>> Aryan groups, growing fast. As has been pointed out - not all conservatives 
>> are racists, but clearly the overwhelming majority (perhaps all?) racists 
>> are conservative. There are no liberals in any hate groups.
>>> A greater sin, IMHO is political correctness, supported by Al-qaeda,
>>> which is sending America down the toilet. If you don't see that,
>>> no amount of explaining on my part will enlighten you.
>> Political correctness certainly can be irritating, but it is also 
>> important to protect groups who are vulnerable from threats that escalate 
>> violence. Anti-American/Anti-Western terrorism around the world is 
>> certainly a threat, but not really a significant one for American citizens. 
>> Certainly nothing on the order of the response, which has amounted to open 
>> surveillance and unrestrained powers of control over the population. There 
>> is a far, far greater chance of being struck by lightning than being 
>> affected by terrorism:
>> "A companion 
>> piece<>in
>>  the 
>> *Wall Street Journal* lays out the statistics. Since 2000, the odds of 
>> you dying as a result of a terrorist act aboard a commercial American 
>> airliner is 1 in 25 million. The odds of getting struck by lightning: 1 in 
>> 500,000." 
>> Political correctness has not frozen wages for 35 years. Political 
>> correctness has not outsourced millions of jobs. Political correctness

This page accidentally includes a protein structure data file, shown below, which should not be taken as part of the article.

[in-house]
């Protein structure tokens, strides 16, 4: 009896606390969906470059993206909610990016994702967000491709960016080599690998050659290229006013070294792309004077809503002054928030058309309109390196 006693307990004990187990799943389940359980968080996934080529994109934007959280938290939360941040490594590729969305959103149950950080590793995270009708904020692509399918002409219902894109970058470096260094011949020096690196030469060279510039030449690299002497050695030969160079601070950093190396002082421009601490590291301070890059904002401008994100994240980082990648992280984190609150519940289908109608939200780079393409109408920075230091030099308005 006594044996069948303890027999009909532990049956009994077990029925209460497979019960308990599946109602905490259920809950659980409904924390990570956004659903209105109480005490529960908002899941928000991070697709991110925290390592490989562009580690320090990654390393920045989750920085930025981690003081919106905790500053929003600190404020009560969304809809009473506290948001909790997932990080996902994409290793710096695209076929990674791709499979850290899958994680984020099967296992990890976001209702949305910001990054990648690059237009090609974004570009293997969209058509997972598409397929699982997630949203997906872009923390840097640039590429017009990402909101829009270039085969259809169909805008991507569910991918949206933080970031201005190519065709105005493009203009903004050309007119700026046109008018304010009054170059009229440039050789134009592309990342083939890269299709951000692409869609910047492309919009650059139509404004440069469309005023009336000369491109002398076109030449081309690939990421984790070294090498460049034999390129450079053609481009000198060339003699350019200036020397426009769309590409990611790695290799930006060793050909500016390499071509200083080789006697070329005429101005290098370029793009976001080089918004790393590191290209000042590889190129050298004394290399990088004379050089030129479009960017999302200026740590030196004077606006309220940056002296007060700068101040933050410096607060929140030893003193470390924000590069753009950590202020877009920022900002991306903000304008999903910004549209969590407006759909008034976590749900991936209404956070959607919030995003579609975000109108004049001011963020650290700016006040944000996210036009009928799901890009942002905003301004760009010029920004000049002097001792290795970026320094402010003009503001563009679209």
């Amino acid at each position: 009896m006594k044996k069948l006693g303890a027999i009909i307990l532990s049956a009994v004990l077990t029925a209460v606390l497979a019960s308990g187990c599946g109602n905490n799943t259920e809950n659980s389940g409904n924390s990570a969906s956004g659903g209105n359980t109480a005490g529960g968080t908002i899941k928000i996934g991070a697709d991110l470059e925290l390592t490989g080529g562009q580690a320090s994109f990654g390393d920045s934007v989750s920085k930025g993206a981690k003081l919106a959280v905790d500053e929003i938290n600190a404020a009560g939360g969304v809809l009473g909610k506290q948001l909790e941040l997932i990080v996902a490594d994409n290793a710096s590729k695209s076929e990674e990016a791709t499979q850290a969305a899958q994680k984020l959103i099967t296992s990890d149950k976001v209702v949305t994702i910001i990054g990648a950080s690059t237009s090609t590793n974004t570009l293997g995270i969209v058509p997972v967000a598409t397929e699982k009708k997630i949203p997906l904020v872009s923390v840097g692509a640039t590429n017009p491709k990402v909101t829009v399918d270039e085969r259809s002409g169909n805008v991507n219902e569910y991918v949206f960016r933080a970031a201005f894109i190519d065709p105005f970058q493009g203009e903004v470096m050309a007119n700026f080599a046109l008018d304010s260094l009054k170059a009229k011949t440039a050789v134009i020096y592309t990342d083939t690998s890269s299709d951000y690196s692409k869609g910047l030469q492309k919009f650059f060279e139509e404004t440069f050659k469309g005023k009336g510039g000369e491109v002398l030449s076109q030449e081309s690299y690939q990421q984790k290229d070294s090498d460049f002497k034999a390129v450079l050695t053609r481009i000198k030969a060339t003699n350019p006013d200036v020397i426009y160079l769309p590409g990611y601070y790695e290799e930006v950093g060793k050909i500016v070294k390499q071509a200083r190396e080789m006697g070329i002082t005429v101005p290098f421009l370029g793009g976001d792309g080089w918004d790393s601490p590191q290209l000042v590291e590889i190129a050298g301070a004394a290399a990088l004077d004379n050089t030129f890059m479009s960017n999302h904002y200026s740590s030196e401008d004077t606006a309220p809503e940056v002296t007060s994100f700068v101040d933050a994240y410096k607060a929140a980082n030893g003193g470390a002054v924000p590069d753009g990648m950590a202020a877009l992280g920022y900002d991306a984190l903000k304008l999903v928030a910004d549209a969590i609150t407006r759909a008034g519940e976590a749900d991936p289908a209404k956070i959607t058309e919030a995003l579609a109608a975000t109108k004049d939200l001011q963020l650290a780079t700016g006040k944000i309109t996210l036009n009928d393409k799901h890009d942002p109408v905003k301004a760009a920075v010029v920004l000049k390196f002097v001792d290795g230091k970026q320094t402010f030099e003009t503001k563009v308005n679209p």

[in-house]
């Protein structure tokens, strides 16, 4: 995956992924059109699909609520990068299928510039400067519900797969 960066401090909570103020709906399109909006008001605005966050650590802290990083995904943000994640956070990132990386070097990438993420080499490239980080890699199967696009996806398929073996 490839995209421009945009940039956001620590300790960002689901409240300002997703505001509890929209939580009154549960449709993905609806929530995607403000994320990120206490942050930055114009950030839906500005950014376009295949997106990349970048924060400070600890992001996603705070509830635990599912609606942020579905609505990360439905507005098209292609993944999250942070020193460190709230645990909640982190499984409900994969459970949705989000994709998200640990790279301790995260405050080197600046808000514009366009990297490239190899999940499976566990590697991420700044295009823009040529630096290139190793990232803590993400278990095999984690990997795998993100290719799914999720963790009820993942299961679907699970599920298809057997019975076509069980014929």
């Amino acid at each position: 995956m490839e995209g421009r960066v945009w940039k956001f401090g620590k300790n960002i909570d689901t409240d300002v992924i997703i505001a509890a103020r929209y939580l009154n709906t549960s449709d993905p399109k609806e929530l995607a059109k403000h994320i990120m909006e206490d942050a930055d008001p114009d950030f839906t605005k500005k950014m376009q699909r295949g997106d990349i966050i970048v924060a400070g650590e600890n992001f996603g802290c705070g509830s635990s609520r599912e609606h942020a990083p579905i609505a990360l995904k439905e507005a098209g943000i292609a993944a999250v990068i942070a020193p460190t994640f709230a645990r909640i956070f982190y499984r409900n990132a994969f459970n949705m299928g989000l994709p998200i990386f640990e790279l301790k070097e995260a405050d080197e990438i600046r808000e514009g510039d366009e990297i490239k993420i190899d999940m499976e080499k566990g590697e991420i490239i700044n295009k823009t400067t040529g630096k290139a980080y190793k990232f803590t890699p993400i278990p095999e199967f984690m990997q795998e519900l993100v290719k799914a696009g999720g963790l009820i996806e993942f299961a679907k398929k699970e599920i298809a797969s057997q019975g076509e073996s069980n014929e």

>> doesn't evade paying taxes in offshore accounts and lobbying for tax cuts 
>> for the rich. It didn't deregulate the banking industry and make billions 
>> of dollars disappear into a few people's pockets. These are the things that 
>> threaten America. Political correctness? What? Rush Limbaugh is being 
>> hampered in his free expression by liberals? The threat has always been 
>> fascism - from the left or the right. Hate, not politeness. Brutality not 
>> sensitivity.
>> As you say though, if you don't see that already, I can't make you see it.
>> Craig
>>> Roger Clough,
>>> 9/9/2012 
>>> Leibniz would say, "If there's no God, we'd have to invent him 
>>> so that everything could function."
>>>  ----- Receiving the following content ----- 
>>> *From:* Craig Weinberg 
>>> *Receiver:* everything-list 
>>> *Time:* 2012-09-08, 13:30:43
>>> *Subject:* Re: Re: Racism ? How's that implied ?
>>> On Saturday, September 8, 2012 9:34:45 AM UTC-4, rclough wrote: 
>>>>  because ironically and 
>>>> paradoxically they see the world in terms of race. 
>>>> Conservatives attempt to live by facts. I never 
>>>> saw racism in what what I wrote until you brought 
>>>> the subject up. 
>>> Are you familiar with the KKK? The John Birch Society? Would you call 
>>> those liberal organizations? I don't want to get into a political flame 
>>> war, but just so you know, liberals do not see the world in terms of race, 
>>> but they are prejudiced against conservatives because they see them as 
>>> people who are unaware of their own ignorance of the facts and uncaring of 
>>> the consequences of that ignorance. Of course that may not be the case, but 
>>> any of the hundreds of millions of liberals who might read what you have 
>>> written there will interpret it in precisely that way.
>>> Personally, my theory is that people generally imitate or contradict the 
>>> political orientation of the first strongly political person they are 
>>> exposed to in their life. Usually a parent or older sibling - if they like 
>>> them, they see the political world through their eyes, if they dislike 
>>> them, they seek to prove themselves unlike them. It's really that simple. 
>>> Very few people research politics methodically and impartially and 
>>> formulate a set of opinions based on 'facts'.
>>> Craig
>>> Craig